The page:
Not many years ago, power quality was largely a technical issue that interested a few highly specialized experts. Today, it has become a national concern. The reason for this change lies in the rapid rise of digital technology. As you'll read in this article, most power quality disturbances that affect digitally dependant industries are short in duration. The best option for providing seamless power lies in energy storage technology. Before I discuss the different types of batteries and new trends in energy storage, let's briefly look at the digital economy and its associated problems and needs.
Digital controls are everywhere. Production lines in high-tech manufacturing plants operate through digital switches. Transportation companies rely on digital devices for scheduling and ticketing. Telecommunication facilities require digital equipment to provide customers with the best service. Even financial institutions use binary code to carry out numerous transactions.
All these industries are vulnerable to small power quality disturbances because they rely on digital controls. A 30% sag lasting a few cycles can close down an entire plant. Moreover, recovery from outages can take many hours. As a result, PQ events become costly. Estimates for costs associated with outages range from $35 billion to $150 billion per year. In addition, reliability issues become security issues because many digital industries are nationally connected or serve as communication links for vital systems.
As you know, reliability is often expressed as the number of “nines.” The grid yields about 3 nines, or 99.9% reliability, but digital industries would like to have no more than a single 1-cycle outage per year, which corresponds to 9 nines. This terminology is, however, somewhat misleading. The number of nines relates to total electrical supply outages. However, the important figure for facility personnel is total downtime. Downtime is more closely related to the number of power quality events than to cumulative duration. Equally misleading, at least for digital industries, are the tables that give the cost per hour of an electricity outage. Recovery time is much the same for 5-cycle outages as for five-minute ones.
A more fruitful approach is to look at scatter plots that display the magnitude and duration of voltage fluctuations. Events falling outside the CBEMA curve, or one of its many offspring, are likely to cause system failures. Extensive data have been collected by EPRI, and a new study of power quality in Silicon Valley is underway with DOE funding. Fig. 1 summarizes the results of these studies using the framework of IEEE Standard 1159. The diagram shows the percentage of fatal power quality events in different regions of the chart. The salient point is that 98% of fatal power quality events are shorter than 15 sec — and most of them are voltage sags.
Energy storage represents virtually the only option for providing seamless continuity of a power supply and maintaining it for the crucial 15 sec. Even the fastest diesel generators cannot respond fast enough, and other forms of distributed generation (DG), such as microturbines and fuel cells, are even slower.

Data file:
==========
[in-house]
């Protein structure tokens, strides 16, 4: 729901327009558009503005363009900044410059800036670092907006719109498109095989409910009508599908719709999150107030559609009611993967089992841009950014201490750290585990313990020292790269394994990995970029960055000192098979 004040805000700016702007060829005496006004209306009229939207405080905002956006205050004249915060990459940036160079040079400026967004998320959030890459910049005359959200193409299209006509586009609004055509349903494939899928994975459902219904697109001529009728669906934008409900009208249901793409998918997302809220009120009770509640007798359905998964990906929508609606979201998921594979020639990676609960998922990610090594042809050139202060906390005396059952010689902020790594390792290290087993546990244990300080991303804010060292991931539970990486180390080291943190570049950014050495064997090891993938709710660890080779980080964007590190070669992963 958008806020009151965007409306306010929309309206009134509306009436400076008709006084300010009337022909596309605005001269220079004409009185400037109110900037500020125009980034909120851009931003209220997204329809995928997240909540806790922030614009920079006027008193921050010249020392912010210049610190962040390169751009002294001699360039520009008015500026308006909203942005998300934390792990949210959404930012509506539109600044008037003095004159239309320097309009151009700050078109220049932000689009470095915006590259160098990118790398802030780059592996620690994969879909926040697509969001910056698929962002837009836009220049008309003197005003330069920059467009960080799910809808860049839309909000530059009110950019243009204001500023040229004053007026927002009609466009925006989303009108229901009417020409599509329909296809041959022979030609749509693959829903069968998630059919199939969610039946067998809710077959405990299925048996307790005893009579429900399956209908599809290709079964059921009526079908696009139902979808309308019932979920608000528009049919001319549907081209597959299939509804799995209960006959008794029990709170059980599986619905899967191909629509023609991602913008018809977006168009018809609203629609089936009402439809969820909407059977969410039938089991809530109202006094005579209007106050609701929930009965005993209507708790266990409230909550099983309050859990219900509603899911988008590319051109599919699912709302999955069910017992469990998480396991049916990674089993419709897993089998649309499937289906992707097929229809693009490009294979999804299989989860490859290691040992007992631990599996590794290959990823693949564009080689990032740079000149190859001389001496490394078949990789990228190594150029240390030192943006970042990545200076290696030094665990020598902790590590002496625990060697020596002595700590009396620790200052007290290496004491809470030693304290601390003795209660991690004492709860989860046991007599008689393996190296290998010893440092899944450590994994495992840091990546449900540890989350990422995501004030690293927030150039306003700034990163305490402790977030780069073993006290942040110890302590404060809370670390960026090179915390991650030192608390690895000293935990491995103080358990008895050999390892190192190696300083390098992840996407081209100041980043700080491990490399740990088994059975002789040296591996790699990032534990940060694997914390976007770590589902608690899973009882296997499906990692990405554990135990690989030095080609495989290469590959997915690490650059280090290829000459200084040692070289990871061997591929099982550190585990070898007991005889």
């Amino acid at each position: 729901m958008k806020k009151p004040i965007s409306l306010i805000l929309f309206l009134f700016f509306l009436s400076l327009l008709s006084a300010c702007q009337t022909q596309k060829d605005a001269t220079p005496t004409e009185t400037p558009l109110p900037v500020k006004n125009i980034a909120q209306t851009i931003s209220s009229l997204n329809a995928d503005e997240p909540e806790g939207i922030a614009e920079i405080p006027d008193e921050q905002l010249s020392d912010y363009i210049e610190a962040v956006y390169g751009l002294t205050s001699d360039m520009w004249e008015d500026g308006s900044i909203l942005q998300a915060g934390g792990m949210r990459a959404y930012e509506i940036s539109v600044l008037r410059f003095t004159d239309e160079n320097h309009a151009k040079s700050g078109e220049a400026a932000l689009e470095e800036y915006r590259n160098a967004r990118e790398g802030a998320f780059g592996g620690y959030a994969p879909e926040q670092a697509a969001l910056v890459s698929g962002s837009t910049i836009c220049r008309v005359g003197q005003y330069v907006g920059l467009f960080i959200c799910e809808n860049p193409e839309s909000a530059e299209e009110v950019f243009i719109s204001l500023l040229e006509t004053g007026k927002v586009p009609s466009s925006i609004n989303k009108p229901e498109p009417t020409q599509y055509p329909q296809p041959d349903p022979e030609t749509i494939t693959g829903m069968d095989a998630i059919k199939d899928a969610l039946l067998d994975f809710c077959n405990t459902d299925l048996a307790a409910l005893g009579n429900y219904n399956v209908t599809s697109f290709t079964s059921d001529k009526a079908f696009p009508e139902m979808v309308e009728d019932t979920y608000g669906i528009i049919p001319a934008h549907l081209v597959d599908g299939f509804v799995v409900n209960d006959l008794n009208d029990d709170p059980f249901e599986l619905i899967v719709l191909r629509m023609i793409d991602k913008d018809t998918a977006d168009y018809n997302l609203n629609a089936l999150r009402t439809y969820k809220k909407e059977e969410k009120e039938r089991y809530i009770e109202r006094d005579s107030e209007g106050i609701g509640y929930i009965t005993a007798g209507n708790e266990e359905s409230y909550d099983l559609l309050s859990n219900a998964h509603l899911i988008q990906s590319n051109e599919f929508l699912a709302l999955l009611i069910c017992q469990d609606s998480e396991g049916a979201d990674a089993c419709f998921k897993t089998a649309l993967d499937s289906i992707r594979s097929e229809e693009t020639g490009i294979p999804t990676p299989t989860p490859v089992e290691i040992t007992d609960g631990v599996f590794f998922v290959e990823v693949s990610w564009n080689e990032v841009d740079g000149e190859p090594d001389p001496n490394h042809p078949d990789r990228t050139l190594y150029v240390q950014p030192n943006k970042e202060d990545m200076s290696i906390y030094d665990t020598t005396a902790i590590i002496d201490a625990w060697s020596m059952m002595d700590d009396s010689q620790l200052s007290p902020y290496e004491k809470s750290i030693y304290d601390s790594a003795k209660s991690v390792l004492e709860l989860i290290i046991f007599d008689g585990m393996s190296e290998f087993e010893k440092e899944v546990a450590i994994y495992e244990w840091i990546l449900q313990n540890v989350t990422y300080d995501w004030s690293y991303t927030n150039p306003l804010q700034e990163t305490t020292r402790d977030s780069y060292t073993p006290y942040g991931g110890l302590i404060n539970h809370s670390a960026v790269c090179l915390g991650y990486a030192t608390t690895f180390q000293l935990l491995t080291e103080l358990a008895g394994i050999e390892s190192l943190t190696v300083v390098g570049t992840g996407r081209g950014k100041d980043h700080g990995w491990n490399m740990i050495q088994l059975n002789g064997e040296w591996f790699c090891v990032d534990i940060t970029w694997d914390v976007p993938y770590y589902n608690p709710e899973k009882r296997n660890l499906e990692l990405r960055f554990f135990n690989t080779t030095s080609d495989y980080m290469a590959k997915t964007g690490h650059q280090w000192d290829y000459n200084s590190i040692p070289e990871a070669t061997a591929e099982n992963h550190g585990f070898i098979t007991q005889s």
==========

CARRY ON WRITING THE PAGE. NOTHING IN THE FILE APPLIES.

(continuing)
Of course, a customer with critical loads could opt to disengage from the grid and rely entirely on DG. Using an N+1 or N+2 configuration would provide continuous high-quality power, but this option could be considerably more expensive than grid power. It may also conflict with emission standard requirements in many parts of the country.
Furthermore, if loads are variable, some energy storage will be required because most DG has bad load-following characteristics. The ideal solution combines energy storage for at least 15 sec and DG for backup. The exact balance of storage and DG will be determined by the price of the equipment, maintenance and fuel costs, and the cost of downtime to the customer.
A wide array of batteries is available for energy storage. Most common are lead-acid (LA) batteries. These types of batteries are used widely in automobiles and trucks, so they are inexpensive and their operating characteristics are fairly well known.
The largest battery system using LA batteries is located in Puerto Rico. The system provides spinning reserve as well as voltage and frequency control for the island's grid. At 20MW and 14MWh, the system delivers both power and energy. Although the tropical location makes extra demands on the batteries, officials have decided to double the capacity of the system in the near future.
A transportable LA system with carefully integrated power electronics has been developed with partial funding from the DOE. The system allows high-tech customers to avoid the disastrous effects of microoutages and voltage sags with a payback of one to two years. It has been used successfully in polymer extrusion factories and semiconductor plants in sizes ranging from 2MW to 16MW. The developers of the system received an RD100 award for their efforts.
Valve-regulated lead-acid (VRLA) batteries need less maintenance than LA batteries. They are sealed, except for a small vent that controls internal pressure, and they require no topping off with water. On the Alaskan island of Metlakatla, engineers installed a 1MW/1.4MWh VRLA system to shield a town from the frequent momentary brownouts that occurred whenever a local sawmill processed a tree. An international panel of industry experts selected this system as one of the best 100 DOE-supported projects.
Gel batteries are becoming popular in Europe. They are more robust and can take more heat and charge abuse, but they are more expensive.
Nickel cadmium (NiCd) batteries are less common for large stationary applications, but a 40MW system is being built for voltage support on a long power line to Fairbanks, Alaska. Resistance to cold may have been among the deciding factors.
The family of flow batteries presents an interesting feature: they can decouple power and energy. A central cell stack provides power, but total energy is furnished by a reservoir of rechargeable electrolyte, which can be as large as one pleases and situated anywhere that's convenient.
Zinc-bromine batteries are available off the shelf and have been deployed at a number of sites. Again, integrated power electronics are essential to successful applications.